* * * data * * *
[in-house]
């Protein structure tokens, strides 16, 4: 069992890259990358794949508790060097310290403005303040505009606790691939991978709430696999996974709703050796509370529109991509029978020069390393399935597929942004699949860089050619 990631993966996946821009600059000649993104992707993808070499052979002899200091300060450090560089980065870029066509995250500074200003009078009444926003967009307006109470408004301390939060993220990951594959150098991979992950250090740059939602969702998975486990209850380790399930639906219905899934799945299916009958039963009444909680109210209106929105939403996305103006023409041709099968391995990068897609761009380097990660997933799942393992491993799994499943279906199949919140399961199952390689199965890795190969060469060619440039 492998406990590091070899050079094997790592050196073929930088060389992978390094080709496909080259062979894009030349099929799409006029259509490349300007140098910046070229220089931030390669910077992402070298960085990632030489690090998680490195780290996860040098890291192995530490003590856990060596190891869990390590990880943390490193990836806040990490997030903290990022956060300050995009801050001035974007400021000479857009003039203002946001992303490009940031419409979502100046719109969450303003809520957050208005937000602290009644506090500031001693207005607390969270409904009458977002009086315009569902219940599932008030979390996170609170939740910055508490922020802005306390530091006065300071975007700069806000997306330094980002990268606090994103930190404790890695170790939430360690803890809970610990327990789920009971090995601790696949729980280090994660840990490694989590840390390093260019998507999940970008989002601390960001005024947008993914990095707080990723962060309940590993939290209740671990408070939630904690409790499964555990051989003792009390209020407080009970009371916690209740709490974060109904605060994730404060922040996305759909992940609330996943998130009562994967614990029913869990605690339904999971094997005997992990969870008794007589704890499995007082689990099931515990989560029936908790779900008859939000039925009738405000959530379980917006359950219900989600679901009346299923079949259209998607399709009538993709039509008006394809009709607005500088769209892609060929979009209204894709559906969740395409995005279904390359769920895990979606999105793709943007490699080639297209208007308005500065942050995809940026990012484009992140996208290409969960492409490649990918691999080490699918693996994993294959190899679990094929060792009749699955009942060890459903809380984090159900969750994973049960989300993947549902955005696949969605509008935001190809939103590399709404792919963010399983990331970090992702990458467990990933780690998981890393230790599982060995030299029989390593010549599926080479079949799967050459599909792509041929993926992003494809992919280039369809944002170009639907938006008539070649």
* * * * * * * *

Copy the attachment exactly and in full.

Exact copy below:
[in-house]
């Protein structure tokens, strides 16, 4: 069992890259990358794949508790060097310290403005303040505009606790691939991978709430696999996974709703050796509370529109991509029978020069390393399935597929942004699949860089050619 990631993966996946821009600059000649993104992707993808070499052979002899200091300060450090560089980065870029066509995250500074200003009078009444926003967009307006109470408004301390939060993220990951594959150098991979992950250090740059939602969702998975486990209850380790399930639906219905899934799945299916009958039963009444909680109210209106929105939403996305103006023409041709099968391995990068897609761009380097990660997933799942393992491993799994499943279906199949919140399961199952390689199965890795190969060469060619440039 492998406990590091070899050079094997790592050196073929930088060389992978390094080709496909080259062979894009030349099929799409006029259509490349300007140098910046070229220089931030390669910077992402070298960085990632030489690090998680490195780290996860040098890291192995530490003590856990060596190891869990390590990880943390490193990836806040990490997030903290990022956060300050995009801050001035974007400021000479857009003039203002946001992303490009940031419409979502100046719109969450303003809520957050208005937000602290009644506090500031001693207005607390969270409904009458977002009086315009569902219940599932008030979390996170609170939740910055508490922020802005306390530091006065300071975007700069806000997306330094980002990268606090994103930190404790890695170790939430360690803890809970610990327990789920009971090995601790696949729980280090994660840990490694989590840390390093260019998507999940970008989002601390960001005024947008993914990095707080990723962060309940590993939290209740671990408070939630904690409790499964555990051989003792009390209020407080009970009371916690209740709490974060109904605060994730404060922040996305759909992940609330996943998130009562994967614990029913869990605690339904999971094997005997992990969870008794007589704890499995007082689990099931515990989560029936908790779900008859939000039925009738405000959530379980917006359950219900989600679901009346299923079949259209998607399709009538993709039509008006394809009709607005500088769209892609060929979009209204894709559906969740395409995005279904390359769920895990979606999105793709943007490699080639297209208007308005500065942050995809940026990012484009992140996208290409969960492409490649990918691999080490699918693996994993294959190899679990094929060792009749699955009942060890459903809380984090159900969750994973049960989300993947549902955005696949969605509008935001190809939103590399709404792919963010399983990331970090992702990458467990990933780690998981890393230790599982060995030299029989390593010549599926080479079949799967050459599909792509041929993926992003494809992919280039369809944002170009639907938006008539070649």